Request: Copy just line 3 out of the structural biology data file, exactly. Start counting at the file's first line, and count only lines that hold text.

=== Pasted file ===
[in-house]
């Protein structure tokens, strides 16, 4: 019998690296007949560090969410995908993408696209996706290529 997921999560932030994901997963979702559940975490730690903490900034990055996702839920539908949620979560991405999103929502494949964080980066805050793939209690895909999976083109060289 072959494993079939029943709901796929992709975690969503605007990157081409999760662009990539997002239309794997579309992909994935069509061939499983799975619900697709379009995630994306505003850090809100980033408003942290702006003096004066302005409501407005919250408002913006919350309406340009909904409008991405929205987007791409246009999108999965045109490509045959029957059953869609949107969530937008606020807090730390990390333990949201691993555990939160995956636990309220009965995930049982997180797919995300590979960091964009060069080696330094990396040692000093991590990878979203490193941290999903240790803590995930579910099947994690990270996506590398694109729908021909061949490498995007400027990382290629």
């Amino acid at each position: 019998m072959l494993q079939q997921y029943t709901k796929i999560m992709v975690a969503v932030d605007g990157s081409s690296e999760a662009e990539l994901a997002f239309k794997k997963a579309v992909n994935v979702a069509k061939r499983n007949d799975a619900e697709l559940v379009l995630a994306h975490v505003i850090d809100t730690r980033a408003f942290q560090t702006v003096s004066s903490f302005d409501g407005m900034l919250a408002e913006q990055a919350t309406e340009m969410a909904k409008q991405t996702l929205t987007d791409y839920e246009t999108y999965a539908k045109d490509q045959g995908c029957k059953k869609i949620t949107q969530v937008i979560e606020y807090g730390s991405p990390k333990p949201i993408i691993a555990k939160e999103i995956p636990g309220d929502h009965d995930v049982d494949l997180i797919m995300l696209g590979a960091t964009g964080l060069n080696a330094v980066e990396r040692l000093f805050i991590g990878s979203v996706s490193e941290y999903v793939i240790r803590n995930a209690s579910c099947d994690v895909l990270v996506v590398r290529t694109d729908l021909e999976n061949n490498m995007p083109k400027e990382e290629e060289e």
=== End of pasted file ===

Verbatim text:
């Amino acid at each position: 019998m072959l494993q079939q997921y029943t709901k796929i999560m992709v975690a969503v932030d605007g990157s081409s690296e999760a662009e990539l994901a997002f239309k794997k997963a579309v992909n994935v979702a069509k061939r499983n007949d799975a619900e697709l559940v379009l995630a994306h975490v505003i850090d809100t730690r980033a408003f942290q560090t702006v003096s004066s903490f302005d409501g407005m900034l919250a408002e913006q990055a919350t309406e340009m969410a909904k409008q991405t996702l929205t987007d791409y839920e246009t999108y999965a539908k045109d490509q045959g995908c029957k059953k869609i949620t949107q969530v937008i979560e606020y807090g730390s991405p990390k333990p949201i993408i691993a555990k939160e999103i995956p636990g309220d929502h009965d995930v049982d494949l997180i797919m995300l696209g590979a960091t964009g964080l060069n080696a330094v980066e990396r040692l000093f805050i991590g990878s979203v996706s490193e941290y999903v793939i240790r803590n995930a209690s579910c099947d994690v895909l990270v996506v590398r290529t694109d729908l021909e999976n061949n490498m995007p083109k400027e990382e290629e060289e």